Herndon High School junior and ADAMS community member, Syed Shadman Hossain won the Alternate Grand Prize in the Medicine and Health Sciences category in the 2012 Fairfax County Regional Science and Engineering Fair for his project entitled, Cytotoxicity of TQ on Bacteria and Cancer Cells.
Hossain presented a project that originated as most scientific endeavors do, in a bout of curiosity.
While reading a book on prophetic medicine, Hossain became curious as to the medicinal value of the black seeds, a common alternative treatment used in the East but largely untested in the United States.
“I was actually reading a book called “The Prophet’s Medicine” and I found a hadith that said the black seeds have a cure to everything except death. That got me really interested,” he said.
As any budding scientist might, Hossain decided to put the black seed to the test and see if it was truly as effective as his book suggested.
After drafting a comprehensive proposal for his research, Hossain submitted his idea to researchers at the National Institute of Health (NIH) and awaited a response.
When a graduate student took interest in Hossain and his project, Hossain jumped at the opportunity to test his theories in the Institute’s prestigious laboratories.
Hossain tested the chemical found in black seeds on various bacteria. What he found was that in low concentrations, the chemical was able to stop the growth of the bacteria and in some cases kill the bacteria itself without harming healthy cells.
This finding lead Hossain to pursue a larger question. Can Thymoquinone work on cancerous cells?
Through in-vitro testing, testing performed within a test tube or petri dish, Hossain tested Thymoquinone on four different cancer cell lines including colon, lung, skin and prostate.
Testing the Thymoquinone in different concentrations on the cancer cells led Hossain to the discovery that 250 micrograms per milliliter was able to kill all four types of cancer.
Hossain decided to present his work in the NIH labs as a project for his high school science fair.
When he won alternate grand prize for his category he was surprised but humbled by the projects of his peers as well.
“I was pretty happy,” he said. “A lot of people had really good projects in engineering and physics and these were really novel ideas. There is one person who is getting his project patented.”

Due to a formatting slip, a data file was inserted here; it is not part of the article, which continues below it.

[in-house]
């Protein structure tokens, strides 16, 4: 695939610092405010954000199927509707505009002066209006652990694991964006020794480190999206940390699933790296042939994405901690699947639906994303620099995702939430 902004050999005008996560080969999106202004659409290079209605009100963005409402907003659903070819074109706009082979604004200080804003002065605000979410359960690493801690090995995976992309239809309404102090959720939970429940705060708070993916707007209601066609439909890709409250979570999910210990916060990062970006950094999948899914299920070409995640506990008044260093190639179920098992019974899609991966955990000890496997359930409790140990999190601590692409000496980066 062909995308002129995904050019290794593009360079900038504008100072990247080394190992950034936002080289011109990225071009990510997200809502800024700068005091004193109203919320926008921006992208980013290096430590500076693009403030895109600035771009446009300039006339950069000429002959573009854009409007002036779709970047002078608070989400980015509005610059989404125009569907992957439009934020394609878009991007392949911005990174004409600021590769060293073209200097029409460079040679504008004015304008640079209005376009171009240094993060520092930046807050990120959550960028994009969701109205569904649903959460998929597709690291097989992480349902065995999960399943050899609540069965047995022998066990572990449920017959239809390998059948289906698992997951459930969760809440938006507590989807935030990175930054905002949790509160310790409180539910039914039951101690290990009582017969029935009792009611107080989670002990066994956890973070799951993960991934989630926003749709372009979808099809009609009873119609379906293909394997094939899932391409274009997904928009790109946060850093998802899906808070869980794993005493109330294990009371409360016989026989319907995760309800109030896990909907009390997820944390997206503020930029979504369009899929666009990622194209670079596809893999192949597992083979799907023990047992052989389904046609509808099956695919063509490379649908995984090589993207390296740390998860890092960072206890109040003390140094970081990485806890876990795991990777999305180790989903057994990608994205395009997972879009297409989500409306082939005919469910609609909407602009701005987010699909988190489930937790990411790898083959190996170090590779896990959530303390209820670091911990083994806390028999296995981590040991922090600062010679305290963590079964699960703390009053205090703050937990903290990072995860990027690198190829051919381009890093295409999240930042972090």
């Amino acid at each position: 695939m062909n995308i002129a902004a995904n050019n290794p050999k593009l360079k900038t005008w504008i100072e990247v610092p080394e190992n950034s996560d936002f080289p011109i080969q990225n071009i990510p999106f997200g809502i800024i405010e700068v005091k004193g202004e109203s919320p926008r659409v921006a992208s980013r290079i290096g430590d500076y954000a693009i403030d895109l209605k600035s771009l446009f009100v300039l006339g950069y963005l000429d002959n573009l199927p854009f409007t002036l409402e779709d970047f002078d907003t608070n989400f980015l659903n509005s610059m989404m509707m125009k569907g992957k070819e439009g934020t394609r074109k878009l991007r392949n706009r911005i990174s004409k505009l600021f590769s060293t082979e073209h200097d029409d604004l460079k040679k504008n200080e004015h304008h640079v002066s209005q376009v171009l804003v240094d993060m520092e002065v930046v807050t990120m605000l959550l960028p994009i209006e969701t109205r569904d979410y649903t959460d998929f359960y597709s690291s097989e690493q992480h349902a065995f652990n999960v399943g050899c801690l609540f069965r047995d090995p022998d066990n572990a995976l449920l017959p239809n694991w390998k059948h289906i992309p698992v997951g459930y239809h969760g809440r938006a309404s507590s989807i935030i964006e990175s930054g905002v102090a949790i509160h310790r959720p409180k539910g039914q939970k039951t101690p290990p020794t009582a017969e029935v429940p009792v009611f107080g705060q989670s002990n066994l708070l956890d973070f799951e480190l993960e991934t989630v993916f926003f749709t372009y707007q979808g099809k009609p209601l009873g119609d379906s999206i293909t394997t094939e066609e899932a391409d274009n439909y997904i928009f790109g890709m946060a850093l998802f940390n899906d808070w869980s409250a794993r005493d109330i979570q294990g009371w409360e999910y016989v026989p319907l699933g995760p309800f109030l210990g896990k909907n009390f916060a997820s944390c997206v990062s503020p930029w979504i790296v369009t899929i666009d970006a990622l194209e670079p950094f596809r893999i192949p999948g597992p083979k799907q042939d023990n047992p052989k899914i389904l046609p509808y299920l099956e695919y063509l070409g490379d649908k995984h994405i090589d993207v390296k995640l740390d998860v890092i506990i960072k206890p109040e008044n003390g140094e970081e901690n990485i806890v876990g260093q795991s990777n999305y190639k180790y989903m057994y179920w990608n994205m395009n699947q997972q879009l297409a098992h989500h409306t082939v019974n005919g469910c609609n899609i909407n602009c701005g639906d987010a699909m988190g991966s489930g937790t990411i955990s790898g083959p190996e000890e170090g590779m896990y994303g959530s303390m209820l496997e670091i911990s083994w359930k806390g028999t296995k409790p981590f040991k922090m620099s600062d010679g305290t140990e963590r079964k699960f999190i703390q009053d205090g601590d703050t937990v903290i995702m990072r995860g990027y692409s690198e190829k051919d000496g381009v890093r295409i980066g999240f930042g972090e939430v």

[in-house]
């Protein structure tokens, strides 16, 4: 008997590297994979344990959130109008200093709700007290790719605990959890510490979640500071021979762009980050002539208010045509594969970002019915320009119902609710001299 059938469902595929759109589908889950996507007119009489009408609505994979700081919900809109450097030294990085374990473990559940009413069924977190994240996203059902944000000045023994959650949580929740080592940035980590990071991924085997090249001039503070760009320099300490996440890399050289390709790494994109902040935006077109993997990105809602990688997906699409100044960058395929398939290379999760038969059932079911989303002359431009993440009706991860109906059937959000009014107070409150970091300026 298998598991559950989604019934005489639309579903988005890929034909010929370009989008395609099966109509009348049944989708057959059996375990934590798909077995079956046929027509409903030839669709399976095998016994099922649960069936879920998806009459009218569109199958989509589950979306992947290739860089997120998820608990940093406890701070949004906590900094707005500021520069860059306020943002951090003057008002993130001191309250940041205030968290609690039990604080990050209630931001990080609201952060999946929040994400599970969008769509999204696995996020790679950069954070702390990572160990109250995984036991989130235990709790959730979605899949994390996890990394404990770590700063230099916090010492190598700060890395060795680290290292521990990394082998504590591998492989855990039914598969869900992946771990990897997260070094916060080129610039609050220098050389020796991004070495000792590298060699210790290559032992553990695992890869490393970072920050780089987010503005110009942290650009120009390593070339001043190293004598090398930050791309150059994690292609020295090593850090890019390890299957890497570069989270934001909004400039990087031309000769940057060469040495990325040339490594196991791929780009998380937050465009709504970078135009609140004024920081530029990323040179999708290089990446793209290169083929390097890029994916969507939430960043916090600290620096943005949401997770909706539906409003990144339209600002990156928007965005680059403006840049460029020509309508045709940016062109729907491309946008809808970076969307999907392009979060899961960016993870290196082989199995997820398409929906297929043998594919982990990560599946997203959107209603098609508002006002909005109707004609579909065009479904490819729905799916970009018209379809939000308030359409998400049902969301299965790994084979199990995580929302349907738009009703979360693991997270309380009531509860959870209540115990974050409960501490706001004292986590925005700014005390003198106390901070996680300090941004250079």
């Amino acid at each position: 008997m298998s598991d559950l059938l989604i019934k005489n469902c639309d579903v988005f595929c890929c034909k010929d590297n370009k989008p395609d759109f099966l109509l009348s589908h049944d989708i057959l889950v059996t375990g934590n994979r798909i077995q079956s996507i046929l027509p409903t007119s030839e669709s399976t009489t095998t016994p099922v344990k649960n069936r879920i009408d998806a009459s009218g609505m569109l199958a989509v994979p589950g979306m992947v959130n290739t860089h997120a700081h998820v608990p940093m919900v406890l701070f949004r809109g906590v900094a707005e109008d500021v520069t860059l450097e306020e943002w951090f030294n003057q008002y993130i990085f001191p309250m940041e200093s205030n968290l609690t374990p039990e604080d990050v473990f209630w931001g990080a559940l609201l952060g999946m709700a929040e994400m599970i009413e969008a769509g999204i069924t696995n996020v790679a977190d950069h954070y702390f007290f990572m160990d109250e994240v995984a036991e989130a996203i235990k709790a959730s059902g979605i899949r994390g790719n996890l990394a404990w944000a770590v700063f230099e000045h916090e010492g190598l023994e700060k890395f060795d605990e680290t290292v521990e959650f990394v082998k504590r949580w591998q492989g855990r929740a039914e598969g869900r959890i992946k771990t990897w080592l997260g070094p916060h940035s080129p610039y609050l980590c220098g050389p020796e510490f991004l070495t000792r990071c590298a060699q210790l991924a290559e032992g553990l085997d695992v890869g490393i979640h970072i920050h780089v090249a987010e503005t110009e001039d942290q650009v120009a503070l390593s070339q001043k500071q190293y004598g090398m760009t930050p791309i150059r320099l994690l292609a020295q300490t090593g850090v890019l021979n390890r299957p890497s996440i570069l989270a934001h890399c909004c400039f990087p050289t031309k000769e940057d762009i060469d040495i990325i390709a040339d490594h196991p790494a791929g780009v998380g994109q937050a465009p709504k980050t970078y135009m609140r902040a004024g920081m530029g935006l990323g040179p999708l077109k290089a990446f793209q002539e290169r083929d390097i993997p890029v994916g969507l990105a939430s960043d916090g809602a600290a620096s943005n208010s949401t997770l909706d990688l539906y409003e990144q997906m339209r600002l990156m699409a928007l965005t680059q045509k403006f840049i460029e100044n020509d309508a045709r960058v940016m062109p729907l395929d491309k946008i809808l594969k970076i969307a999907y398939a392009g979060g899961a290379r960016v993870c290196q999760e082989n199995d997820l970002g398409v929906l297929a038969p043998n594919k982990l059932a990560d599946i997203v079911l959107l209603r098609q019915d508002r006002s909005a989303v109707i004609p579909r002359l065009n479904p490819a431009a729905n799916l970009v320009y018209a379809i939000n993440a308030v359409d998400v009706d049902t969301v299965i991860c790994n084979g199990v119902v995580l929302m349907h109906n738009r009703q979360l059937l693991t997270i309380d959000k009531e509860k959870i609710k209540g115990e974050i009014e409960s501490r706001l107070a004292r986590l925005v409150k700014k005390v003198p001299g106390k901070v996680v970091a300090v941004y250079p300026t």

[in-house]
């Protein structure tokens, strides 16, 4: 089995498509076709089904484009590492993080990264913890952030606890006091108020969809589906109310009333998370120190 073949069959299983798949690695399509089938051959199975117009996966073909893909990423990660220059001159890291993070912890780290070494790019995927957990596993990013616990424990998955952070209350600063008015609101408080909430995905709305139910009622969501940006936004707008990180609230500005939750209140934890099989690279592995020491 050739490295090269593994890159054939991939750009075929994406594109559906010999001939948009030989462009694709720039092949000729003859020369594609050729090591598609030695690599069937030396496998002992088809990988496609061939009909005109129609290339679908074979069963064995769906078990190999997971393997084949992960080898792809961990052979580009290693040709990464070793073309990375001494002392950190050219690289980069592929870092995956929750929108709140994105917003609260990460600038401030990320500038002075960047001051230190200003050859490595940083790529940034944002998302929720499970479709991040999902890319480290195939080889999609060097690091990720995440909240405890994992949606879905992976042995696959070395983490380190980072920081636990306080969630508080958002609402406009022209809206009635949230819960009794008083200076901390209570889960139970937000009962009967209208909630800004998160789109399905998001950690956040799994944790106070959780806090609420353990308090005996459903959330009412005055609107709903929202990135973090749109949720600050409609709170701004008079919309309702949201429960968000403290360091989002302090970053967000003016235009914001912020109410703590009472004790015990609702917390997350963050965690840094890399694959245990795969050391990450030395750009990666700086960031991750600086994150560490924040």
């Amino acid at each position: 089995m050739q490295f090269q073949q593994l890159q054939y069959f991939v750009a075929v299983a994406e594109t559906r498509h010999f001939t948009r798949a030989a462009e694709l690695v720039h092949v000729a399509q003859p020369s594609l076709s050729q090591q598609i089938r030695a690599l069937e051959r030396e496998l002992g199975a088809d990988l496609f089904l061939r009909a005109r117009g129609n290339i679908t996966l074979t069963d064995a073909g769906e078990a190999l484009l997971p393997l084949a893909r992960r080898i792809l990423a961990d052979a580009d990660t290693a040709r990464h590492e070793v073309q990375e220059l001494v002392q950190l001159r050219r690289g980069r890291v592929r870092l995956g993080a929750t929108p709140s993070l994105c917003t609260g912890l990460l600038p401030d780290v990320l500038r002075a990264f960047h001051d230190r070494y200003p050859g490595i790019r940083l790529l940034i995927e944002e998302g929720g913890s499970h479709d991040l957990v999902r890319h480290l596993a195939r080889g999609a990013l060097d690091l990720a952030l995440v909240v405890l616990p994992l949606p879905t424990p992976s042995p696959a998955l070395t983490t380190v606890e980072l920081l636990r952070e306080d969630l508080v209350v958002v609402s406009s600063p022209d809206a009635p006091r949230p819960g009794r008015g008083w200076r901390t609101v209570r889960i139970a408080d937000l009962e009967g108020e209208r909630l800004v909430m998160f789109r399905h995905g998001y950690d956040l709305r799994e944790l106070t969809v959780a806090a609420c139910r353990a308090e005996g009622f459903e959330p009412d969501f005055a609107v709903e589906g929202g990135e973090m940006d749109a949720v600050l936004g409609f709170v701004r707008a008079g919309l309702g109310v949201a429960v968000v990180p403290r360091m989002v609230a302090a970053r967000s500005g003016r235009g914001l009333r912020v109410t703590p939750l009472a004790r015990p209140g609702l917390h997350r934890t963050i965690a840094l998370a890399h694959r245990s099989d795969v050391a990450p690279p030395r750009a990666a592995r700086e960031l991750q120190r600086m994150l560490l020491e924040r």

Hossain’s project is still in its infancy and while he’s received accolades for his work, he explained his findings with pause, saying that while they are promising, they are not definitive. His next stage is to test his finding on mice in an in vivo, testing done within a living organism, study to determine if they hold true.
“If it works in the mice it can be furthered and hopefully it can be established as an antibiotic or chemotherapeutic drug,” he said. “This is the really early stages of the research. A lot of testing is necessary.”
As for science education, Hossain hasn’t always been impressed by the opportunities available. However, he does believe that science fairs, like the one that he competed in, give young people the opportunity to expand their minds in new ways.
“They make people more competitive and make people want to do more rigorous research and do better and they are a gateway for people who have amazing ideas and want to get recognized,” said Hossain.
While religion and science are often put at odds, Hossain has found a connection between the two.
“You use the religious references and then test them scientifically and then make conclusions from there,” he said.
And he hopes to continue to use religious resources as starting points for his continued scientific endeavours.
“It opens up my optimism of religion as a background on research,” said Hossain.
Hossain hopes to continue his research on the medicinal value of Thymoquinone in black seeds.
While he wants to keep his career options open he thinks biomedical engineering might be a good path for him and his work.
Hossain will be presenting his project at the Muslim Interscholastic Tournament science fair as well as at the State Science Fair in the coming weeks.